The Australian National Academy of Music (ANAM) lives in the suburb next to mine and is a Good Thing. It’s housed in one of the umpteen magnificent town halls of Melbourne, in this case South Melbourne Town Hall and a lot of its concerts are put on by students, often supplemented by their teachers or some professional musician.
Now apart from liking the idea of listening to students play beautiful music, I can’t really tell the difference between lots of music students and great professional players, so what’s there not to like?
In any event in recent times a mysterious plywood box has been build outside the Town Hall. It’s a Quartetthaus would you believe and there are three concerts a day going on in there for the next week or so. The sound is a bit like being inside a set of headphones. The space is not larger than a largish room of a house. 52 seats are located in two concentric circles around a small circular stage on which four players play string quartets. You become aware after about five minutes that the stage is actually rotating. Which is kind of cool (In your case, owing to this article, you will be aware of this before you go, so please take appropriate precautions).
I went last night and heard a Beethoven string quartet and then a Janácek string quartet. It was very enjoyable, and cheap as such things go ($30 per person).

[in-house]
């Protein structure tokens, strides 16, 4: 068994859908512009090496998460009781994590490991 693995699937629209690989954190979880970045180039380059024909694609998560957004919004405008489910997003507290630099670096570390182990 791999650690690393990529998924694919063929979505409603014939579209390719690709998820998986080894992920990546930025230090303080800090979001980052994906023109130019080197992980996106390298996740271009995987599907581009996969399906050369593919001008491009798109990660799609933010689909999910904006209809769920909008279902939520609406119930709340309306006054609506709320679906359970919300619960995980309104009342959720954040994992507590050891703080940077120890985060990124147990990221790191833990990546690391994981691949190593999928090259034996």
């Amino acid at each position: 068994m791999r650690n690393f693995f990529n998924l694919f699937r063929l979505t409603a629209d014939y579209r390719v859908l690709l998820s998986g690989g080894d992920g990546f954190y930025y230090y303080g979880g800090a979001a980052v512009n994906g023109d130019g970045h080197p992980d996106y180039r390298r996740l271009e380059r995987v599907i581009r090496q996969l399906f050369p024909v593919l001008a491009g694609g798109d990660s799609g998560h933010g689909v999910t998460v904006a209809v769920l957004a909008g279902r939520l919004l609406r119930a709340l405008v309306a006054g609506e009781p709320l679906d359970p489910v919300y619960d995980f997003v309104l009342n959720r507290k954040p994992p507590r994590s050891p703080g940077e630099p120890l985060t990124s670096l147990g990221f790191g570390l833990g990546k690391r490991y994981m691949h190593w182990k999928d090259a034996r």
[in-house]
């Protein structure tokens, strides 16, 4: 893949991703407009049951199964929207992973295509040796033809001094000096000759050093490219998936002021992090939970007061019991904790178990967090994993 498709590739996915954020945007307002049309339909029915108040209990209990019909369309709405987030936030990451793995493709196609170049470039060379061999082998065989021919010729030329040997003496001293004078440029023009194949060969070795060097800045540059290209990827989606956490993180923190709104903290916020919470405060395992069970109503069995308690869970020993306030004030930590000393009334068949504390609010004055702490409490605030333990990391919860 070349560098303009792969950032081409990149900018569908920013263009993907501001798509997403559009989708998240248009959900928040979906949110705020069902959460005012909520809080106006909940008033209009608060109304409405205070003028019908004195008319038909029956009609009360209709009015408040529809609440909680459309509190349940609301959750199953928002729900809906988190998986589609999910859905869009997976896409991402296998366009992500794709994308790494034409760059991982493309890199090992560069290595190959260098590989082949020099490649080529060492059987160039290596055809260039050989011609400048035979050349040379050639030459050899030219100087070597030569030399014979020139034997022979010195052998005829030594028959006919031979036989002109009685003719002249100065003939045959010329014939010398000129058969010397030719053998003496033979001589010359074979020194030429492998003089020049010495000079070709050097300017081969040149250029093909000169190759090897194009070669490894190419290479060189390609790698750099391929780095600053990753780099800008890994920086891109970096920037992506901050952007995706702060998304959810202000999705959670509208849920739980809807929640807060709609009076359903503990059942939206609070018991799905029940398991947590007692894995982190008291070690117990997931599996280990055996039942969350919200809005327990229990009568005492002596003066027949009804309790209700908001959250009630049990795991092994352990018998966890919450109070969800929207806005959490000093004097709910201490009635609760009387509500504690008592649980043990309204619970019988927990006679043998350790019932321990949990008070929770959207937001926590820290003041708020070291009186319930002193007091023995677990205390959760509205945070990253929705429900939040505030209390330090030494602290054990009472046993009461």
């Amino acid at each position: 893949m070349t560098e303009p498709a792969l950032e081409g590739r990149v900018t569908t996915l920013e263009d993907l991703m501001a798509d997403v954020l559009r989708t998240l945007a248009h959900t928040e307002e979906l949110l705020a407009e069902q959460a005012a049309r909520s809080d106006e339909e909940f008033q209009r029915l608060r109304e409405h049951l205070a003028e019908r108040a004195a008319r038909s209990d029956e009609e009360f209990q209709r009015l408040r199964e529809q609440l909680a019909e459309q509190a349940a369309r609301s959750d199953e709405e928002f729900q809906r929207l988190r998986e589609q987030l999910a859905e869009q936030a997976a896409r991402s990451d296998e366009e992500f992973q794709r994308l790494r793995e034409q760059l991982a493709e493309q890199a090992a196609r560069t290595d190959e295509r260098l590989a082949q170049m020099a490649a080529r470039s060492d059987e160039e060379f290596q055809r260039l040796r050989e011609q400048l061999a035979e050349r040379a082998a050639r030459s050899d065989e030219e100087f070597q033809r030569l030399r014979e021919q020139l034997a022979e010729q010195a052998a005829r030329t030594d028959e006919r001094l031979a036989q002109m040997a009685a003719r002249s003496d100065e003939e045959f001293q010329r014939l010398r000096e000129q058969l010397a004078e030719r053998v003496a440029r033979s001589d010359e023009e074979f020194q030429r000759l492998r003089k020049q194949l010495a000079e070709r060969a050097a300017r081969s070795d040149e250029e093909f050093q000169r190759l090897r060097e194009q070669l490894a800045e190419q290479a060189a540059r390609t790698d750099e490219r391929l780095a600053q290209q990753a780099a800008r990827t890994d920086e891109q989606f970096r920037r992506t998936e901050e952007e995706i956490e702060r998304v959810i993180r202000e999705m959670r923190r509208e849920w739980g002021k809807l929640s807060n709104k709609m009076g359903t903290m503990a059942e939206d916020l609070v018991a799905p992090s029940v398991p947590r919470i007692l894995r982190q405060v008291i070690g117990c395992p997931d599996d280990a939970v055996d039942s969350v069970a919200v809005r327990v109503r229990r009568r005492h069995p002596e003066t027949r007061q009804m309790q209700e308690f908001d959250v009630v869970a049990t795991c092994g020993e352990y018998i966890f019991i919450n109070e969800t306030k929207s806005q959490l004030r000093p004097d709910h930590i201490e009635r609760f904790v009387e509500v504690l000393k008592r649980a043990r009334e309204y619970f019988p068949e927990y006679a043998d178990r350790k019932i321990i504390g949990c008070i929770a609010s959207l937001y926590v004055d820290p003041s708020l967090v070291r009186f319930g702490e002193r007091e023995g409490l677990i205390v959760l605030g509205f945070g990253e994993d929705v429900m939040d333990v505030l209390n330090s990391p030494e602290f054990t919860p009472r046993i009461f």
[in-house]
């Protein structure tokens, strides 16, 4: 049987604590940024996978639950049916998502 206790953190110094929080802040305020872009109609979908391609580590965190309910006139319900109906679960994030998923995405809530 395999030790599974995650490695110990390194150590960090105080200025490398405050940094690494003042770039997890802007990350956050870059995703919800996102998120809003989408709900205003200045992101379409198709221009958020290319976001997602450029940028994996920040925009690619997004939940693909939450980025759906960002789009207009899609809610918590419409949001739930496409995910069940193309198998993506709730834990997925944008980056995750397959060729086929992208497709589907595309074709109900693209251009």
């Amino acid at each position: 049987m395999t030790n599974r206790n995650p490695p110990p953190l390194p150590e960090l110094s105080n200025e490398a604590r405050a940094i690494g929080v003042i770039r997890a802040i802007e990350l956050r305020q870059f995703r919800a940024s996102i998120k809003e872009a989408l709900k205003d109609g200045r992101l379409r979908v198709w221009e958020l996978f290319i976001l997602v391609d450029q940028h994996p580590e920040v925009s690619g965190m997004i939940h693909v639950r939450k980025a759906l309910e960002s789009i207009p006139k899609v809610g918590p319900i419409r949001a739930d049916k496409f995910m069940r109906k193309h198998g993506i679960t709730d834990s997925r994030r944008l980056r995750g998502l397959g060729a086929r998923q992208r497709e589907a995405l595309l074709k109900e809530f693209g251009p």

So I say go. Go Now. Go if you can. While you’re there you can find out why they spell Quartetthaus with a double ‘T’. And why do they speed up the rotation of the stage at the end until the players fly out into the audience (OK, I made that bit up. They don’t – but only because ethics approval would have been so hard to get. Maybe next year.)
This TED talk from 2008 was recommended to me by my piano teacher. If you haven’t already seen it it’s well worth taking a look. If you have seen it, a second look wouldn’t be wasted.
After watching it I realised I had a considerable challenge in front of me – to transform myself from a rigidly centrist two buttock piano player to a more relaxed sometimes left-leaning, sometimes right-leaning one-buttock piano player.
No more singing unless you are as good as this.
Happy new year
There’s a beauty to cover songs. The musician, free from obligation to be new, hip commercial or even original, has simply to play homage to the songs that they love. When some people, not big stars, just talented people with some recording gear and the desire to have a crack on their own, put their own little gems on the internet. I think it’s worth pointing them out.
This, I think, is one of the very best examples. Do you agree or have you found better?
It wasn’t enough that we were all recently exposed to the unbelievably tone-deaf talents of Craig Emerson.
Before that there was former Senator Mary Jo Fisher’s very strange spoken rendition of the Rocky Horror Timewarp number, eerily presaging the instability that eventually segued into serial shoplifting.
Now, God forbid, we have Treasurer Wayne Swan on a Bruce Springsteen kick, although at least he leaves the singing to his daughter who can actually more or less hold a tune.